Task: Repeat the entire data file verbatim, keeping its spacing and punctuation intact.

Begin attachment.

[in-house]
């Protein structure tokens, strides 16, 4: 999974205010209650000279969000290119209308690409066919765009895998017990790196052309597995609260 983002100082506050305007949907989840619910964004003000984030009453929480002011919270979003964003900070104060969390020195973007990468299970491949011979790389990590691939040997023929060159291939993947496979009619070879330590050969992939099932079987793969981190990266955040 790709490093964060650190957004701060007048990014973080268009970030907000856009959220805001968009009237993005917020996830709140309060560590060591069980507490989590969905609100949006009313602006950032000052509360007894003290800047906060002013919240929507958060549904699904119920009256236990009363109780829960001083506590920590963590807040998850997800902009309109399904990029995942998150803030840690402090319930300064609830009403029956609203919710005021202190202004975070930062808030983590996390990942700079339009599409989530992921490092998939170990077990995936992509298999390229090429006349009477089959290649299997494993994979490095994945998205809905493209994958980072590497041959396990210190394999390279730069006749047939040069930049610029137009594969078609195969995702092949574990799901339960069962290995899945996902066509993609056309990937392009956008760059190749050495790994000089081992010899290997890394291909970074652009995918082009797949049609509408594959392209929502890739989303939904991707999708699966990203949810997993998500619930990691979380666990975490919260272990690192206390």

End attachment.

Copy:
[in-house]
């Protein structure tokens, strides 16, 4: 999974205010209650000279969000290119209308690409066919765009895998017990790196052309597995609260 983002100082506050305007949907989840619910964004003000984030009453929480002011919270979003964003900070104060969390020195973007990468299970491949011979790389990590691939040997023929060159291939993947496979009619070879330590050969992939099932079987793969981190990266955040 790709490093964060650190957004701060007048990014973080268009970030907000856009959220805001968009009237993005917020996830709140309060560590060591069980507490989590969905609100949006009313602006950032000052509360007894003290800047906060002013919240929507958060549904699904119920009256236990009363109780829960001083506590920590963590807040998850997800902009309109399904990029995942998150803030840690402090319930300064609830009403029956609203919710005021202190202004975070930062808030983590996390990942700079339009599409989530992921490092998939170990077990995936992509298999390229090429006349009477089959290649299997494993994979490095994945998205809905493209994958980072590497041959396990210190394999390279730069006749047939040069930049610029137009594969078609195969995702092949574990799901339960069962290995899945996902066509993609056309990937392009956008760059190749050495790994000089081992010899290997890394291909970074652009995918082009797949049609509408594959392209929502890739989303939904991707999708699966990203949810997993998500619930990691979380666990975490919260272990690192206390």